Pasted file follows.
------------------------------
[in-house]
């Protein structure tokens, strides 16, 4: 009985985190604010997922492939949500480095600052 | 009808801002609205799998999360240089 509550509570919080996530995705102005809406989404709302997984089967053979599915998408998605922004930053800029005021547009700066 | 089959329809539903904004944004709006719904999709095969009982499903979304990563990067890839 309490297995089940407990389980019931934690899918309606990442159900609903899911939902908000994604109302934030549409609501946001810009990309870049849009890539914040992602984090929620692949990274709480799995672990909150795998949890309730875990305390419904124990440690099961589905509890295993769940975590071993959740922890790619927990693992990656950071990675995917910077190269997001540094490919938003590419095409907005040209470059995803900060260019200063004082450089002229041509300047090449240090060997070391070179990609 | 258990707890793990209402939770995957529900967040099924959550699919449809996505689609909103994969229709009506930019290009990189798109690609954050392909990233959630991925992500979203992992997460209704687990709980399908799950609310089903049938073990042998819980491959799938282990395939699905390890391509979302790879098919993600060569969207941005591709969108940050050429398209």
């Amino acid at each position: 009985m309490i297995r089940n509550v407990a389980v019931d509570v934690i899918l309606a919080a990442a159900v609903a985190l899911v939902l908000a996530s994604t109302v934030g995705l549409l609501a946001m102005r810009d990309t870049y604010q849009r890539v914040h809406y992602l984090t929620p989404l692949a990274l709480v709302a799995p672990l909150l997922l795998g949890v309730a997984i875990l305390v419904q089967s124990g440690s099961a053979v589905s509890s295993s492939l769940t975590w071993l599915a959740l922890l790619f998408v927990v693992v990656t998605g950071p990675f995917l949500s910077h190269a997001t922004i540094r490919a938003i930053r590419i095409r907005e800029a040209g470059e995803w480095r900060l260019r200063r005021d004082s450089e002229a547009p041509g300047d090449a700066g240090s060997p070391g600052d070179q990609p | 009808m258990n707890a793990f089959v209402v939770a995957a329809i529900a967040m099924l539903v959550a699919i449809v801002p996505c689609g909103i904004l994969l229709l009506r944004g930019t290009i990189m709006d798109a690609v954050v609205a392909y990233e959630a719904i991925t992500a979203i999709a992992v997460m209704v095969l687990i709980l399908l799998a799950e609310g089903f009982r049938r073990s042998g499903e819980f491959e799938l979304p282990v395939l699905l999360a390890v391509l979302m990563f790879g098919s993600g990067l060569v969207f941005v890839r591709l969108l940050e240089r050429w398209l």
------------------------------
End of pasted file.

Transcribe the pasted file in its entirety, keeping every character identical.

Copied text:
[in-house]
């Protein structure tokens, strides 16, 4: 009985985190604010997922492939949500480095600052 | 009808801002609205799998999360240089 509550509570919080996530995705102005809406989404709302997984089967053979599915998408998605922004930053800029005021547009700066 | 089959329809539903904004944004709006719904999709095969009982499903979304990563990067890839 309490297995089940407990389980019931934690899918309606990442159900609903899911939902908000994604109302934030549409609501946001810009990309870049849009890539914040992602984090929620692949990274709480799995672990909150795998949890309730875990305390419904124990440690099961589905509890295993769940975590071993959740922890790619927990693992990656950071990675995917910077190269997001540094490919938003590419095409907005040209470059995803900060260019200063004082450089002229041509300047090449240090060997070391070179990609 | 258990707890793990209402939770995957529900967040099924959550699919449809996505689609909103994969229709009506930019290009990189798109690609954050392909990233959630991925992500979203992992997460209704687990709980399908799950609310089903049938073990042998819980491959799938282990395939699905390890391509979302790879098919993600060569969207941005591709969108940050050429398209």
């Amino acid at each position: 009985m309490i297995r089940n509550v407990a389980v019931d509570v934690i899918l309606a919080a990442a159900v609903a985190l899911v939902l908000a996530s994604t109302v934030g995705l549409l609501a946001m102005r810009d990309t870049y604010q849009r890539v914040h809406y992602l984090t929620p989404l692949a990274l709480v709302a799995p672990l909150l997922l795998g949890v309730a997984i875990l305390v419904q089967s124990g440690s099961a053979v589905s509890s295993s492939l769940t975590w071993l599915a959740l922890l790619f998408v927990v693992v990656t998605g950071p990675f995917l949500s910077h190269a997001t922004i540094r490919a938003i930053r590419i095409r907005e800029a040209g470059e995803w480095r900060l260019r200063r005021d004082s450089e002229a547009p041509g300047d090449a700066g240090s060997p070391g600052d070179q990609p | 009808m258990n707890a793990f089959v209402v939770a995957a329809i529900a967040m099924l539903v959550a699919i449809v801002p996505c689609g909103i904004l994969l229709l009506r944004g930019t290009i990189m709006d798109a690609v954050v609205a392909y990233e959630a719904i991925t992500a979203i999709a992992v997460m209704v095969l687990i709980l399908l799998a799950e609310g089903f009982r049938r073990s042998g499903e819980f491959e799938l979304p282990v395939l699905l999360a390890v391509l979302m990563f790879g098919s993600g990067l060569v969207f941005v890839r591709l969108l940050e240089r050429w398209l």